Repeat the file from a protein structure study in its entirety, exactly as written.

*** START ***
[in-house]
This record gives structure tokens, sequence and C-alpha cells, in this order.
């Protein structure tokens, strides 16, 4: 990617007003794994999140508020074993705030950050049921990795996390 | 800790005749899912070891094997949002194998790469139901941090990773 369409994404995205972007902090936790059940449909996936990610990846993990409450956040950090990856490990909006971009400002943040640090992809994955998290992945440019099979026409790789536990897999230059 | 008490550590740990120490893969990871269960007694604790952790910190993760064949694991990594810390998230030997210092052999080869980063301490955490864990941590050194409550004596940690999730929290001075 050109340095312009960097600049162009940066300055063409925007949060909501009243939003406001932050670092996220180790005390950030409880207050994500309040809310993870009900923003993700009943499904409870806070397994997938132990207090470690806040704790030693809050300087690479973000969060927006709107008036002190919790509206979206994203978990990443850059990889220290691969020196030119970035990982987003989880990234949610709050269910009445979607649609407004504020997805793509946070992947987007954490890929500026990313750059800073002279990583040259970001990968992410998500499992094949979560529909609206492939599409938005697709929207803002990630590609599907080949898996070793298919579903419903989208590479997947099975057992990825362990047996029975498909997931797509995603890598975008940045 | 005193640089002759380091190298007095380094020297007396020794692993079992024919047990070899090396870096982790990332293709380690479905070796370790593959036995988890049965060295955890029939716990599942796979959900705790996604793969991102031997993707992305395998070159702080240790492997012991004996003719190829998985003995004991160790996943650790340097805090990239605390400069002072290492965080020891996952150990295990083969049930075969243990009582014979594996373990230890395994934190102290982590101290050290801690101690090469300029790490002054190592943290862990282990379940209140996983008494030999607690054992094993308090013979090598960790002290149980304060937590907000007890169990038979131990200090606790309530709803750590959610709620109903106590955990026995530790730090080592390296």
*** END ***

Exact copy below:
[in-house]
This record gives structure tokens, sequence and C-alpha cells, in this order.
């Protein structure tokens, strides 16, 4: 990617007003794994999140508020074993705030950050049921990795996390 | 800790005749899912070891094997949002194998790469139901941090990773 369409994404995205972007902090936790059940449909996936990610990846993990409450956040950090990856490990909006971009400002943040640090992809994955998290992945440019099979026409790789536990897999230059 | 008490550590740990120490893969990871269960007694604790952790910190993760064949694991990594810390998230030997210092052999080869980063301490955490864990941590050194409550004596940690999730929290001075 050109340095312009960097600049162009940066300055063409925007949060909501009243939003406001932050670092996220180790005390950030409880207050994500309040809310993870009900923003993700009943499904409870806070397994997938132990207090470690806040704790030693809050300087690479973000969060927006709107008036002190919790509206979206994203978990990443850059990889220290691969020196030119970035990982987003989880990234949610709050269910009445979607649609407004504020997805793509946070992947987007954490890929500026990313750059800073002279990583040259970001990968992410998500499992094949979560529909609206492939599409938005697709929207803002990630590609599907080949898996070793298919579903419903989208590479997947099975057992990825362990047996029975498909997931797509995603890598975008940045 | 005193640089002759380091190298007095380094020297007396020794692993079992024919047990070899090396870096982790990332293709380690479905070796370790593959036995988890049965060295955890029939716990599942796979959900705790996604793969991102031997993707992305395998070159702080240790492997012991004996003719190829998985003995004991160790996943650790340097805090990239605390400069002072290492965080020891996952150990295990083969049930075969243990009582014979594996373990230890395994934190102290982590101290050290801690101690090469300029790490002054190592943290862990282990379940209140996983008494030999607690054992094993308090013979090598960790002290149980304060937590907000007890169990038979131990200090606790309530709803750590959610709620109903106590955990026995530790730090080592390296």